Background checks, "red flag" bills advance in MN

Background checks, "red flag" bills advance in MN
AP Photo/Keith Srakocic

Minnesota is one of several states that now have a Democrat trifecta in state government after the November elections, though the legislative majorities are razor-thin, particularly in the Senate where the Democrats have just a one-seat advantage.


So far, the caucus has stuck together on a number of contentious issues, including adding more gun control laws to the books. On Thursday, the House Judiciary Committee approved two bills on party-line votes; one a “universal” background check measure that makes it a crime for private citizens to transfer or sell firearms without first putting the recipient through a background check, and the other a “red flag” bill that would establish an Extreme Risk Protection Order allowing firearms to be seized for up to a year from anyone a judge deems to be a danger to themselves or others.

“Criminal background checks are in use all around the country,” Democratic Rep. Dave Pinto, of St. Paul, a Ramsey County prosecutor, told the committee as it took up his bill. “They’re keeping the residents of those states safer.”

Background checks on retail sales of firearms are in place all around the country, but requiring those same checks on all private transfers is only the law in 14 states. And in many of those states, including Colorado and New Mexico, violent crime has actually increased in the years since the law was enacted. There’s also little evidence that the law is being used or enforced on a regular basis, so I think Pinto’s off-base in his claims that these laws are keeping citizens safer.

The red flag bill would allow family members, mental health professionals and law enforcement to seek orders from judges to temporarily prohibit people in immediate danger of harming themselves or others from possessing or purchasing firearms for up to a year.

“It has been shown to be an impactful and effective tool in the states that are using it,” said Democratic Rep. Cedrick Frazier, a New Hope attorney and lead author of the red flag bill.


It has? I’d love to see Frazier’s evidence, because I’m not not aware of it. Yes, I’ve seen studies that purport to show that for every 10-to-20 ERPOs that are issued, one suicide is prevented, but other research has indicated that even if gun-related suicides slightly decline after “red flag” laws are put on the books, its more than offset by the rise in non-gun suicides. Another study that looked at the implementation of red-flag laws across the country between 2010 and 2017 found a “slight increase” in both murder and suicide immediately following the implementation of an ERPO law, “followed by a gradual decrease in both until they returned to pre-statute levels,” but no measurable decrease in either homicides or suicides in states with “red flag” laws on the books.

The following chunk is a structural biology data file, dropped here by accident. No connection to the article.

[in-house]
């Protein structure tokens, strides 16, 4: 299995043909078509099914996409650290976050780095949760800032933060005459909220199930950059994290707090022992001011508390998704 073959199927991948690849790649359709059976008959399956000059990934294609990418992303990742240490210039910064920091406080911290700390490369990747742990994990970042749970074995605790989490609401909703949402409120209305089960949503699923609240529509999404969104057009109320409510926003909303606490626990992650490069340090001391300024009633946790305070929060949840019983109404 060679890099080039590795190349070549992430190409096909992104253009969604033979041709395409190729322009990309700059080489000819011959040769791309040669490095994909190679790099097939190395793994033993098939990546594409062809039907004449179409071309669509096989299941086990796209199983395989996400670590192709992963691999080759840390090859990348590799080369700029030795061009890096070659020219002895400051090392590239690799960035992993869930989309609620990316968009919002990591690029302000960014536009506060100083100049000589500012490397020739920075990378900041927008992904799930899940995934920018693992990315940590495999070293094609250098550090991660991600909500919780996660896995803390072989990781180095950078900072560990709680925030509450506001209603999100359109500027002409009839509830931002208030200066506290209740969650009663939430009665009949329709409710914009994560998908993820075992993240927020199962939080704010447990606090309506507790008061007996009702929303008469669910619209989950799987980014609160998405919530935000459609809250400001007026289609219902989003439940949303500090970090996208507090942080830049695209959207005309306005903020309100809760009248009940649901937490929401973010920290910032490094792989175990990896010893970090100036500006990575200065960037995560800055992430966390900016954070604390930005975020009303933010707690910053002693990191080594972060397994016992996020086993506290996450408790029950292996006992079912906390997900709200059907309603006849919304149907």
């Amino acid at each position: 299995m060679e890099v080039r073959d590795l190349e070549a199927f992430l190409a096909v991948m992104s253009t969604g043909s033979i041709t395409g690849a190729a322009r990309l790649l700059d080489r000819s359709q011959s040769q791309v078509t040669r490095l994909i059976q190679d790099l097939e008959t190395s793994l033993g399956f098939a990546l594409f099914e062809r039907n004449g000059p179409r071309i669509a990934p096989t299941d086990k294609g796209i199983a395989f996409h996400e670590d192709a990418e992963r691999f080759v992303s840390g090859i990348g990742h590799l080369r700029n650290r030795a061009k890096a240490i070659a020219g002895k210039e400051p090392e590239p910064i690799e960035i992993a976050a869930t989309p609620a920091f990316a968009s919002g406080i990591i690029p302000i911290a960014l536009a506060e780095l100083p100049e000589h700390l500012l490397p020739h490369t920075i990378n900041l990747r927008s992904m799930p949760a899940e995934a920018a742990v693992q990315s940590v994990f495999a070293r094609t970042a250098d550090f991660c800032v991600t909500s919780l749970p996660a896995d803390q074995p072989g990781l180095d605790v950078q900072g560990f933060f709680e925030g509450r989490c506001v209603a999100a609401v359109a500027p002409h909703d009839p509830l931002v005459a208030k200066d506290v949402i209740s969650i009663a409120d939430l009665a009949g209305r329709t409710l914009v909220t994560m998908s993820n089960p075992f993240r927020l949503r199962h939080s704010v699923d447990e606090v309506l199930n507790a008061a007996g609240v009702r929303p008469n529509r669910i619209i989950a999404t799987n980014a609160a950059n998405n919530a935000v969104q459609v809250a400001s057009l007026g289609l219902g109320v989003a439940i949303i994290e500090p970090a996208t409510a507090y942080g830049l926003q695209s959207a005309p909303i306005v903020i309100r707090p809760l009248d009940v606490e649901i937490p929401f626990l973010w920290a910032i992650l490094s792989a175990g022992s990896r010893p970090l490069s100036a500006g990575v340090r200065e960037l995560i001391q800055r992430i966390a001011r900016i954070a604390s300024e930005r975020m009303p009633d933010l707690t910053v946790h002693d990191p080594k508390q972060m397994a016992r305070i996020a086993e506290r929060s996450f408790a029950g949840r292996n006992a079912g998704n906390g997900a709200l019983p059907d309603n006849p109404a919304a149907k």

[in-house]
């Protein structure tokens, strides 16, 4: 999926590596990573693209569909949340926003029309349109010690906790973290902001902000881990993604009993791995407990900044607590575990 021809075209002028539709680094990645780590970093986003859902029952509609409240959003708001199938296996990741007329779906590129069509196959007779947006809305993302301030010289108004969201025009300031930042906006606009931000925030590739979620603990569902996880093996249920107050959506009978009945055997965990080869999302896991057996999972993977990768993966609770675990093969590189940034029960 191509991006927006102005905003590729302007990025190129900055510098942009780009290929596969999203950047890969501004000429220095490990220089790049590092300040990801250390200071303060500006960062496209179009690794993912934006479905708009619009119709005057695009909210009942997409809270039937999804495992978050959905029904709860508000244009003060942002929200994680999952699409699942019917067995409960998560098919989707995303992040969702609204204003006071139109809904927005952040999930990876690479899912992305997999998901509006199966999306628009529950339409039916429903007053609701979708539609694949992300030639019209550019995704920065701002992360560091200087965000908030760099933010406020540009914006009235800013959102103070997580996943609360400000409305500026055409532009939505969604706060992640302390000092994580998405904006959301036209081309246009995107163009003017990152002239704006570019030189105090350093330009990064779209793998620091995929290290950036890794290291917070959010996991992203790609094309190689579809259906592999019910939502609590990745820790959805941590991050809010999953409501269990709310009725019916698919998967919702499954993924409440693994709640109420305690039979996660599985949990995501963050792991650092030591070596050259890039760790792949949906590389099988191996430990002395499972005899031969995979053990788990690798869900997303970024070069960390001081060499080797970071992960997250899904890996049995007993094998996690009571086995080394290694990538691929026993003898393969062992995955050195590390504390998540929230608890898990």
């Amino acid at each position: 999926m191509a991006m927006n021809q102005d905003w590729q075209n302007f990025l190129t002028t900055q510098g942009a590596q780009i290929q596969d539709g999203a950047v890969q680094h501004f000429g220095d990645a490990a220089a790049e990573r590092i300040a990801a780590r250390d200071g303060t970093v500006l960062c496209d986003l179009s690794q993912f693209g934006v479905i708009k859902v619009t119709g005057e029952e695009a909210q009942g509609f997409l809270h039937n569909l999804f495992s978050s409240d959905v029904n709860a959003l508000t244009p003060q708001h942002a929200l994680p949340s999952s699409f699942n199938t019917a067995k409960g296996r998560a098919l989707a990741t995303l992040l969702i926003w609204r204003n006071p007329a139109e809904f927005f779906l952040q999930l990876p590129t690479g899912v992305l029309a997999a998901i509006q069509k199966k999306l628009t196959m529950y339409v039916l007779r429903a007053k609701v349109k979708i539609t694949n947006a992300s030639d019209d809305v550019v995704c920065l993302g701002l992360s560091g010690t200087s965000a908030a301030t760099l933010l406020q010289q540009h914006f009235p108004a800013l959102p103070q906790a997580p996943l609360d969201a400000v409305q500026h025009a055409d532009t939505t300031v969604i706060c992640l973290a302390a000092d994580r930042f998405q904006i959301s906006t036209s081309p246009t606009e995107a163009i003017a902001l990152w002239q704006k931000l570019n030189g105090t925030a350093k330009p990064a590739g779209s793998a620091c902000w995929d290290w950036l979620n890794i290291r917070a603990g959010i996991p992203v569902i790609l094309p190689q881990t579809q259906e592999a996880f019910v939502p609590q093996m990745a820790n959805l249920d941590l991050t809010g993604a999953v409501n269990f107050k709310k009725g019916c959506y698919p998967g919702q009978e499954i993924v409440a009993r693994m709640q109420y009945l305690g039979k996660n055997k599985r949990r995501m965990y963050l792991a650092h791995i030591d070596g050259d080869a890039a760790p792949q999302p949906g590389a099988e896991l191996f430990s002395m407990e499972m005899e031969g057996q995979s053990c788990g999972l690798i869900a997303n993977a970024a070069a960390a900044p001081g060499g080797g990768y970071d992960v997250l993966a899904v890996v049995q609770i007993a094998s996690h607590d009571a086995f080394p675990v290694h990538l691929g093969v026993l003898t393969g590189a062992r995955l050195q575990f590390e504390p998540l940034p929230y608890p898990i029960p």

It seems like most folks think these bills will pass out of the House, where the Democrat Farmer Labor Party has a six-seat majority, but few are willing to make a prediction about the fate of the legislation once the measures cross over to the state Senate.

Rob Doar, senior vice president of the Minnesota Gun Owners Caucus, said in an interview that Democrats couldn’t enact gun restrictions when they had the trifecta 2013-14. But some powerful rural Democratic champions of gun rights back then are now gone. Doar said their successors have been “very quiet” on where they stand, and that it’s not clear whether they’ll be as enthusiastic about the two proposals as their colleagues from the Minneapolis-St. Paul metro area.

Senate Judiciary Chairman Ron Latz, of St. Louis Park, the chief author in his chamber of both proposals, declined to say when he’ll schedule hearings on them. He said in an interview that he’s “cautiously optimistic” about them becoming law but that the Democrats’ one-seat majority and the presence of many freshmen senators who are new to the debate mean passage is not a sure thing.

“You never know for sure until people go up on the board. So we’ll see. It’s tight,” Latz said.


Which means gun owners can make a difference. There have already been a number of Second Amendment supporters who have testified against these measures, and while they haven’t been able to defeat them in committee it looks like the best chance to block them is yet to come.

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